SparkLabs Korea, a Seoul-based early-stage accelerator, held a Demo Day on Thursday for its 19th batch of companies. The final demo day marks the tenth year of its operation since the launch of the SparkLabs accelerator program in December 2012. The accelerator has backed more than 270 startups since its inception in 2012, SparkLabs co-founder and partner Eugene Kim told TechCrunch.
The program has two cohorts a year — one starts in January and the other in June — Kim said, adding that the program lasts 16 weeks.
SparkLabs accepts 10 to 15 companies per cohort and invests up to $100,000 in each startup in exchange for 6% equity. Kim noted that the investment is made with either a SAFE (share futures simple agreement) or a share purchase agreement — a decision that is up to the startup to make.
During its program, SparkLabs provides funding, mentorship and access to administrative and legal advisory support for startups. In addition, participating startups get co-working space, attend weekly classes and have access to four to six mentors who have expertise in various industries, not only in South Korea but also in global regions.
SparkLabs, a member of the Global Accelerator Network (GAN), has been using international best practices for accelerators since the beginning, Kim said. She added that her partners and mentors are all former entrepreneurs and have global business experience in both the US and Asia.
The accelerator also operates other government-backed programs such as TIPS, a technology incubator program for startups in South Korea, and manages later-stage investment funds, Kim noted.
SparkLabs started in Korea to find and support local Korean startups and help them grow globally. Although the majority are based in Korea, the accelerator accepts applicants from other countries seeking or planning to enter Korea or Asia, according to Kim.
When asked if SparkLabs Korea is a subsidiary of SparkLabs Group, Kim said that it is not a group structure. Each accelerator entity, such as SparkLabs Korea, SparkLabs Taiwan, and SparkLabs Cultiv8, is a separate entity with its own accelerator capital.
Kim told TechCrunch that as the program focuses on early-stage startups, some teams pivot or change the focus of their business as they try to find product market fit (PMF).
“Not all teams end up participating in the demo day. If teams feel they want to focus on building their traction or PMF, they can choose to play on a later demo day,” Kim said.
Here’s the list of the nine companies in the latest cohort at SparkLabs. The 19th cohort ends with a demonstration day on November 3rd.
- Vetflux: A veterinary telehealth platform that provides an AI-based chatbot for veterinary clinics and pet owners. It offers two apps that connect vets with their patients. The Vetflux app is for pet owners to get the latest information on pet care, while the other, called Vetflux+, is for vets to organize workflows.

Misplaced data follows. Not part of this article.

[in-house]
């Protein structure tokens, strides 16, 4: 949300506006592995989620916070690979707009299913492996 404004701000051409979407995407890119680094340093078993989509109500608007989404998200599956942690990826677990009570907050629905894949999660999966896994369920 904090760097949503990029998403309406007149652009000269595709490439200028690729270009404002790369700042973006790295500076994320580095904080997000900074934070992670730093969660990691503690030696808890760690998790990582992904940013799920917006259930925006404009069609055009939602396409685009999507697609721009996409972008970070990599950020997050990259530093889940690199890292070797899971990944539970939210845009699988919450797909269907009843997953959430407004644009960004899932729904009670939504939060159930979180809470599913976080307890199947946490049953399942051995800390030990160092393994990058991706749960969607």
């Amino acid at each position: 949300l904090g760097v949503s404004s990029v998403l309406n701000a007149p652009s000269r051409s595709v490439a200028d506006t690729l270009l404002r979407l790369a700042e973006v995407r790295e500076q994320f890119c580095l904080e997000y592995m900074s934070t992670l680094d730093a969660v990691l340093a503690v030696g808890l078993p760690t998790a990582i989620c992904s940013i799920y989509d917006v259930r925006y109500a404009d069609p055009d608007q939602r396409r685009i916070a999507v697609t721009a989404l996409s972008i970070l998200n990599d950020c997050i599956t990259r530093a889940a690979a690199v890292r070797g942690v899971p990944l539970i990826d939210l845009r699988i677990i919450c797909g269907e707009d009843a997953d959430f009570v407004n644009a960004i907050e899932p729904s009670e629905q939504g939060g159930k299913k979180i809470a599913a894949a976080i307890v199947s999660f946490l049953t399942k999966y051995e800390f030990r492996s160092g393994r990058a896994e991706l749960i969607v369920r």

- Amondycare: Amondycare’s app allows mental health therapists to manage their workflows and administrative work from patient appointments to sales.
- YKring: A social app, Kevin’s Club, helps students get the most out of their college life outside of the library or dorms. YKring says it enables users to discover what’s going on in the community to find clubs or a group of people with similar interests to do activities together. YKring, which launched its service in January, claims to have more than 2,500 users with sales of $35,000 as of October 2022. Its monthly subscription is ~$20.
- DataBean: This startup develops a cooling system for data centers. Its SmartBox service enables thermal management.
- Fasket: Fasket is an e-commerce startup that operates a direct grocery delivery business in South Korea.
- Gyverse: Gyverse develops a refrigerator for dry-aging meats using IoT and AI. Users can dry-fry beef at home by connecting Gyverse’s smart devices to its app to monitor temperature and humidity.
- Movers: A 3D motion marketplace that allows users to access and purchase 3D motion data sources for use in metadata, games, movies, animations, and augmented reality.
- R-Materials: R-Material’s platform, called the Hybrid-generator system, allows solar and wind to convert energy sources.
- MyShop Cloud: An online-to-offline (O2O) platform that wants to digitize the dried fish value chain, from wholesale to retail. Dasiwoorida’s service, which analyzes the price and transactions of dried fish, recommends products to customers.
SparkLabs is currently open for applications for its 20th batch program until November 11th. The accelerator will finalize its selections in December and is expected to launch the 20th batch in January.
South Korea, which attracts the third largest amount of venture capital funding in Asia – about $6.45 billion annually – after China and India, currently has 16 unicorns to date.